Response to tendon vibration questions the underlying rationale of proprioceptive training

Anat Vilnai Lubetzky, Sarah Westcott McCoy, Deborah Kartin

Research output: Contribution to journalArticle

Abstract

Context: Proprioceptive training on compliant surfaces is used to rehabilitate and prevent ankle sprains. The ability to improve proprioceptive function via such training has been questioned. Achilles tendon vibration is used in motor-control research as a form of proprioceptive stimulus. Using measures of postural steadiness with nonlinear measures to elucidate control mechanisms, tendon vibration can be applied to investigate the underlying rationale of proprioceptive training. Objective: To test whether the effect of vibration on young adults' postural control depended on the support surface. Design: Descriptive laboratory study. Setting: Research laboratory. Patients or Other Participants: Thirty healthy adults and 10 adults with chronic ankle instability (CAI; age range =1840 years). Intervention(s): With eyes open, participants stood in bilateral stance on a rigid plate (floor), memory foam, and a Both Sides Up (BOSU) ball covering a force platform. We applied bilateral Achilles tendon vibration for the middle 20 seconds in a series of 60-second trials and analyzed participants' responses from previbration to vibration (pre-vib) and from vibration to postvibration (vib-post). Main Outcome Measure(s): We calculated anterior-posterior excursion of the center of pressure and complexity index derived from the area under multiscale entropy curves. Results: The excursion response to vibration differed by surface, as indicated by a significant interaction of P , .001 for the healthy group at both time points and for the CAI group vibpost. Although both groups demonstrated increased excursion from pre-vib and from vib-post, a decrease was observed on the BOSU. The complexity response to vibration differed by surface for the healthy group (pre-vib, P , .001). The pattern for the CAI group was similar but not significant. Complexity changes vib-post were the same on all surfaces for both groups. Conclusions: Participants reacted less to ankle vibration when standing on the BOSU as compared with the floor, suggesting that proprioceptive training may not be occurring. Different balance-training paradigms to target proprioception, including tendon vibration, should be explored.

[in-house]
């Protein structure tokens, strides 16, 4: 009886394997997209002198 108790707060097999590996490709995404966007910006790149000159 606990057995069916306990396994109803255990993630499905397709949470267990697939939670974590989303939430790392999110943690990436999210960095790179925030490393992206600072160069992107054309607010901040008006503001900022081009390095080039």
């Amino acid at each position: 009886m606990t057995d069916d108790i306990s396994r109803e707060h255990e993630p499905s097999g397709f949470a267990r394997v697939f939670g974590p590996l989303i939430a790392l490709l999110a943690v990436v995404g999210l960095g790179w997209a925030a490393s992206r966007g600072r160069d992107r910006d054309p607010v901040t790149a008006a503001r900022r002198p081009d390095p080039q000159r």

Original languageEnglish (US)
Pages (from-to)97-107
Number of pages11
JournalJournal of Athletic Training
Volume52
Issue number2
DOIs
StatePublished - Feb 2017

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Keywords

  • Ankle sprain
  • Balance
  • Bosu
  • Chronic ankle instability
  • Foam
  • Postural control

ASJC Scopus subject areas

  • Orthopedics and Sports Medicine
  • Physical Therapy, Sports Therapy and Rehabilitation

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